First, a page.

- Go over website, share and upload pictures together (10 minutes)
- Poke around on the website and individually choose one of the uploaded pictures and create something using Mpix.com that you would give to your best friend as a gift (5-7 minutes)
- Share with your neighbor what object you chose and explain why you did choose other objects (2-3 minutes)
- As a group, share each person’s object and discuss the following questions (10-15 minutes):
- What did you think about when designing this object?
- What kinds of influences are affecting your choices?
- The article mentions time pressure as a factor of decision making, did you feel if you had more time would you have chosen a different design for your object?
- Create another object, using a different picture, that you would give to a parent or grandparent as a gift (5-7 minutes)
- Again, share with your neighbor what object you chose to use and explain why you did choose other objects (2-3 minutes)
- As a group, share each person’s object and discuss the following questions (20-25 minutes):
- How did the first object differ from the second? What design choices were different? Text? Colors? Object? Picture?
- When given a task that directs your attention to a specific audience (friend or parent) are there decisions you automatically make? Alternatives you eliminate based on who you are buying for? What are these decisions based on?
- How was your decision-making process different? What things came to mind when creating for different audiences?
- I gave you 5 predetermined pictures to choose from, I assigned you two audiences, and I gave you a set time to complete the task. If today when you walked in and I just asked you to create anything using this website, how would your creation look different? Would the task be easier or more difficult?
- In the reading from last night, there is a section that addresses the effects of social influences and the difference between choosing something for you and choosing something for another person. What would you choose to include or exclude if these objects were for yourself?
- What is your one take away from this discussion?
- Mine was to analyze how people make decisions. Do people make decisions based on past experiences? Audience? Personal preference? Environment? Context? Or a combinations of everything? My purpose of this discussion was for you as a consumer to become more aware of the decisions you make and what influences you to choose one thing over another.
Homework (from Zander):
1) Read GIS as Media,http://www.uky.edu/~mwwi222/papers/wilson_stephens_gis-as-media_distrib.pdf
2) Write a short blog post on: (In reference to the old relationship of map maker produces for map consumer)
“New spatial media are reconfiguring this relationship, as is illustrated by the SyriaIran maps that proliferated during and following the final presidential debate. The reader is no longer (perhaps they were never) a simple percipient of maps. The reader interacts within the map, querying and adjusting the scale and scope of the cartographic representation. In some cases, the map is reconfigured and layered with new meanings (Roth 2012). This emerging map interactivity has been largely described as maps 2.0, with map practices and map products increasingly driven by users — many are self-identified ‘neogeographers’.”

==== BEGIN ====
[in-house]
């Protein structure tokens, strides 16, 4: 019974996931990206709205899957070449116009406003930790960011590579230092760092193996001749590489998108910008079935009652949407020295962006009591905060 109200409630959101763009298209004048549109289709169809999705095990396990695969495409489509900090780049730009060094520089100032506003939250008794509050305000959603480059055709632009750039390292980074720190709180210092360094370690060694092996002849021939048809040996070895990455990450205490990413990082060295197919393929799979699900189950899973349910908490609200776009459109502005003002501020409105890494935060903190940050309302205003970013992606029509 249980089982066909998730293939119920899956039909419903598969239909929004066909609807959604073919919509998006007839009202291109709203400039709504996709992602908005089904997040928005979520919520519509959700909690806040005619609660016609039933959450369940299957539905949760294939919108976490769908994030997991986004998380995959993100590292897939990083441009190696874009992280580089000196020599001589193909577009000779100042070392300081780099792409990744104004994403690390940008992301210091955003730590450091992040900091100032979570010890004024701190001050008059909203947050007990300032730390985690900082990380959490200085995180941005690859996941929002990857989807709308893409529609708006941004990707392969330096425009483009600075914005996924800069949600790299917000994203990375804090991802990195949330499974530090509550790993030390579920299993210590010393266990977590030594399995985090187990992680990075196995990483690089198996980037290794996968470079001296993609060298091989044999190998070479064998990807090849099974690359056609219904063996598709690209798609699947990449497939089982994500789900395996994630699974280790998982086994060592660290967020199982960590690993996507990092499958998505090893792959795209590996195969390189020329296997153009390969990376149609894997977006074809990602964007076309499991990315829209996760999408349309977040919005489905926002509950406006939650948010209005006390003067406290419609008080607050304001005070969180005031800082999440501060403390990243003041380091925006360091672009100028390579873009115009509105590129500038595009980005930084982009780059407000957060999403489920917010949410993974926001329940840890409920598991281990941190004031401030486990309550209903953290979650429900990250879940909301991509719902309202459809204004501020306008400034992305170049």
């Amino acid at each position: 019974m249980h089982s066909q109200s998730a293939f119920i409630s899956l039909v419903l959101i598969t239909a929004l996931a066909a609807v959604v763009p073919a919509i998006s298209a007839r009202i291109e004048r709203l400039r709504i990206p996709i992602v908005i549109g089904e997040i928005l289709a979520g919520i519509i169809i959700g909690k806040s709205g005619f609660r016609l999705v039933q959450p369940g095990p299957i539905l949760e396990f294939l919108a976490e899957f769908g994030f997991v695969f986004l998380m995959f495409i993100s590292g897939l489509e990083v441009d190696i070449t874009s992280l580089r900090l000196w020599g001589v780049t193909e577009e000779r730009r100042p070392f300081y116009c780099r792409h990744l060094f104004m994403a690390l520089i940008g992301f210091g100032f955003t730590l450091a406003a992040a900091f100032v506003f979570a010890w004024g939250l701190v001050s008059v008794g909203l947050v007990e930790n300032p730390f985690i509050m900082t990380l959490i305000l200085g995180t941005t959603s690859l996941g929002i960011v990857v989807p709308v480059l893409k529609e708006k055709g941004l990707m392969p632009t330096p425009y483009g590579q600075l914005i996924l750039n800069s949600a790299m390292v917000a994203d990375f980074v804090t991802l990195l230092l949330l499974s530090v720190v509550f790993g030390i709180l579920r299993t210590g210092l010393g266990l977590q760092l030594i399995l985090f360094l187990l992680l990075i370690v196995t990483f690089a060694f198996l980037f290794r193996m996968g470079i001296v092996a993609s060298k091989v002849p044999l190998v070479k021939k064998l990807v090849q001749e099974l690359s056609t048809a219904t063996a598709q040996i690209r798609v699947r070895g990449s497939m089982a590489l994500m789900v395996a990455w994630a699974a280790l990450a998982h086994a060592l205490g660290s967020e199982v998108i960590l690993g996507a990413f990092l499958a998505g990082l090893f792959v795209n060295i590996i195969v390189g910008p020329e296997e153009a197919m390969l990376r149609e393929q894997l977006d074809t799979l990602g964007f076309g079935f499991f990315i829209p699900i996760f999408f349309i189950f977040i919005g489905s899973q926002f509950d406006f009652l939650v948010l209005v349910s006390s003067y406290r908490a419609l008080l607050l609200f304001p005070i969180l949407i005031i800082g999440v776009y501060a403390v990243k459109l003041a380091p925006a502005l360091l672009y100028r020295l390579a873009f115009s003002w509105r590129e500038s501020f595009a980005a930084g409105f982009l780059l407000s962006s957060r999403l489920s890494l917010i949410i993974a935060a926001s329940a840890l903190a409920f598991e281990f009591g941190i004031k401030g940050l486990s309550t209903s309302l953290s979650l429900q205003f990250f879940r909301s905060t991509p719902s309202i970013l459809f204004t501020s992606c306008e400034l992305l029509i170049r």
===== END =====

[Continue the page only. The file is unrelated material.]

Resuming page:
“The emergence of ‘volunteered geographic information’ therefore marks an emergent area of inquiry within the GISciences, responding to less academic developments within a field of hobbyists and entrepreneurs called ‘neogeography’ (Wilson and Graham 2013). VGI describes an area of GISc that recognizes the opportunities of social and spatial media in producing massive amounts of information that can and should be leveraged to understand human as well as physical geographies”
Here are the questions you should address/think about:
- A large part of what makes GIS so powerful right now is the access to “Big Data”. What do you think of GIS being a data-driven spatial medium in which information is nitpicked to carry and present specific arguments? In other words, we can develop tremendous insight, objective and artistic, into all varieties of human, social, and political geographies by filtering the small sliver of data we need to form a perception of reality, a worldview. What are your thoughts?
- GIS goes far beyond maps, but what compositional tools/affordances does it create as spatial media?
- How does everyone having access to geographic data (social, economic, physical, visual), being what the author’s call “neogeographers”, either enhance already existing compositional mediums or originate new forms altogether? We’ve seen how GIS has proliferated location-based services, but we’re beginning to see more, particularly in secondary education.
3) Create an account with ArcGIS at arcgis.com -> make a public account.